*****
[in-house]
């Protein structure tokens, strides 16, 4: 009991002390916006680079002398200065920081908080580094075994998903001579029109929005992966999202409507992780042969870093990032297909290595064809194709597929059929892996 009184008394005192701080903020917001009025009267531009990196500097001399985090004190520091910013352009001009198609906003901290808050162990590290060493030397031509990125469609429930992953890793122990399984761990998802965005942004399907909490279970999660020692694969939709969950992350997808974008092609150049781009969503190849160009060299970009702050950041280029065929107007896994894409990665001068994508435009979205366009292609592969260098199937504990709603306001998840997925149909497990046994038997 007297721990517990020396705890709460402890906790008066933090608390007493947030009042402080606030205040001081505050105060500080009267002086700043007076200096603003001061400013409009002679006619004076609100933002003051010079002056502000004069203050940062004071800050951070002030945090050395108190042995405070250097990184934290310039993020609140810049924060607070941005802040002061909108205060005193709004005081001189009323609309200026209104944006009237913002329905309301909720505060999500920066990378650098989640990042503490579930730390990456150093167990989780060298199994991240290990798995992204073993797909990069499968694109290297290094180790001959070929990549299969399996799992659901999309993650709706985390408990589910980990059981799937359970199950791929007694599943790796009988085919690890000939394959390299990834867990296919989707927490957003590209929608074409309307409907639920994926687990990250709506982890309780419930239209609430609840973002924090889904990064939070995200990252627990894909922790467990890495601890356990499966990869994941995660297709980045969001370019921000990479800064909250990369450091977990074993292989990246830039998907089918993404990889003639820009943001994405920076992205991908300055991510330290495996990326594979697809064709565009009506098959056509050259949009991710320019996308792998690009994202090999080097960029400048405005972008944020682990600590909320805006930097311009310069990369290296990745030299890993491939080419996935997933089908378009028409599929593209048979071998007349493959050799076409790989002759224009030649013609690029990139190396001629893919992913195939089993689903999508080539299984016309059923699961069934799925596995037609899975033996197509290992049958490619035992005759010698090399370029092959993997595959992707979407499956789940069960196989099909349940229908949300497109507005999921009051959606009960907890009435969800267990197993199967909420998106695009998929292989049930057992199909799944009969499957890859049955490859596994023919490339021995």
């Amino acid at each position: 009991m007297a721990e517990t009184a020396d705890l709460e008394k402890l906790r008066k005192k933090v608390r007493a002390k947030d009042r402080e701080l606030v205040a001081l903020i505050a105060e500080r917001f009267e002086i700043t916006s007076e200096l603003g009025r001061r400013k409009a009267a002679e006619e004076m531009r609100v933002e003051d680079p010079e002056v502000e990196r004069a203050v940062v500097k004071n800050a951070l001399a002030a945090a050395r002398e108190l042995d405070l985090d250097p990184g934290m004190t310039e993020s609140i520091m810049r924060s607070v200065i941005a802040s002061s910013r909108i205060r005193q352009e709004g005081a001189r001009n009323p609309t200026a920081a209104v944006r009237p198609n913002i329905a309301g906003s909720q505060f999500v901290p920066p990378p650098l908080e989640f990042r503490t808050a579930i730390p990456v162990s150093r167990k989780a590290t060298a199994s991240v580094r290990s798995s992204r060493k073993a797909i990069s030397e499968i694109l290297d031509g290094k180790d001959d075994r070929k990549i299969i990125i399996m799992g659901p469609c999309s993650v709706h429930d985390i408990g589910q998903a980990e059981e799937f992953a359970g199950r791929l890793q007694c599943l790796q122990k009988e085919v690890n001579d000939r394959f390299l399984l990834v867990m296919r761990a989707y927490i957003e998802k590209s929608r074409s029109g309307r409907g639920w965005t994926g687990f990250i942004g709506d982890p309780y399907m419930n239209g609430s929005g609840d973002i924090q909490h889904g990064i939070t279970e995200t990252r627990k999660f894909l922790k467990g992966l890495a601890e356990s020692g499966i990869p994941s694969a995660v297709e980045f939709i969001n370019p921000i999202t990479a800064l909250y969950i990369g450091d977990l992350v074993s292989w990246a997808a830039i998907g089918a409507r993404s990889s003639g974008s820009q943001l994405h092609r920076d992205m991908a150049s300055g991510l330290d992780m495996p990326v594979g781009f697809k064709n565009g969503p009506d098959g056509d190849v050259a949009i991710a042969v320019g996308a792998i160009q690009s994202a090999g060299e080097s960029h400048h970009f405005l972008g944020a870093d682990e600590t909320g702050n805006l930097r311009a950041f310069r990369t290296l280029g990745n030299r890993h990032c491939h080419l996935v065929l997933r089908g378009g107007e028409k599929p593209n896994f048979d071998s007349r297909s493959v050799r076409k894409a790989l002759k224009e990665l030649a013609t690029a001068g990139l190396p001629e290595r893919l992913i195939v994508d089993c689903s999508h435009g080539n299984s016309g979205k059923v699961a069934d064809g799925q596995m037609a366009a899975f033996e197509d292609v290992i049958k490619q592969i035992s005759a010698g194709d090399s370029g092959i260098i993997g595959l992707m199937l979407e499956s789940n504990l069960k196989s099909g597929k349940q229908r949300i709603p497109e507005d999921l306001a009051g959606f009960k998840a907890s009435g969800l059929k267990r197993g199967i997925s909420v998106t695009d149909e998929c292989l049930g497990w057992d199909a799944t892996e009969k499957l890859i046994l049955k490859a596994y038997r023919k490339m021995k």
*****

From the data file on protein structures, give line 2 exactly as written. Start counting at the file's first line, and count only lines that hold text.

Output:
């Protein structure tokens, strides 16, 4: 009991002390916006680079002398200065920081908080580094075994998903001579029109929005992966999202409507992780042969870093990032297909290595064809194709597929059929892996 009184008394005192701080903020917001009025009267531009990196500097001399985090004190520091910013352009001009198609906003901290808050162990590290060493030397031509990125469609429930992953890793122990399984761990998802965005942004399907909490279970999660020692694969939709969950992350997808974008092609150049781009969503190849160009060299970009702050950041280029065929107007896994894409990665001068994508435009979205366009292609592969260098199937504990709603306001998840997925149909497990046994038997 007297721990517990020396705890709460402890906790008066933090608390007493947030009042402080606030205040001081505050105060500080009267002086700043007076200096603003001061400013409009002679006619004076609100933002003051010079002056502000004069203050940062004071800050951070002030945090050395108190042995405070250097990184934290310039993020609140810049924060607070941005802040002061909108205060005193709004005081001189009323609309200026209104944006009237913002329905309301909720505060999500920066990378650098989640990042503490579930730390990456150093167990989780060298199994991240290990798995992204073993797909990069499968694109290297290094180790001959070929990549299969399996799992659901999309993650709706985390408990589910980990059981799937359970199950791929007694599943790796009988085919690890000939394959390299990834867990296919989707927490957003590209929608074409309307409907639920994926687990990250709506982890309780419930239209609430609840973002924090889904990064939070995200990252627990894909922790467990890495601890356990499966990869994941995660297709980045969001370019921000990479800064909250990369450091977990074993292989990246830039998907089918993404990889003639820009943001994405920076992205991908300055991510330290495996990326594979697809064709565009009506098959056509050259949009991710320019996308792998690009994202090999080097960029400048405005972008944020682990600590909320805006930097311009310069990369290296990745030299890993491939080419996935997933089908378009028409599929593209048979071998007349493959050799076409790989002759224009030649013609690029990139190396001629893919992913195939089993689903999508080539299984016309059923699961069934799925596995037609899975033996197509290992049958490619035992005759010698090399370029092959993997595959992707979407499956789940069960196989099909349940229908949300497109507005999921009051959606009960907890009435969800267990197993199967909420998106695009998929292989049930057992199909799944009969499957890859049955490859596994023919490339021995």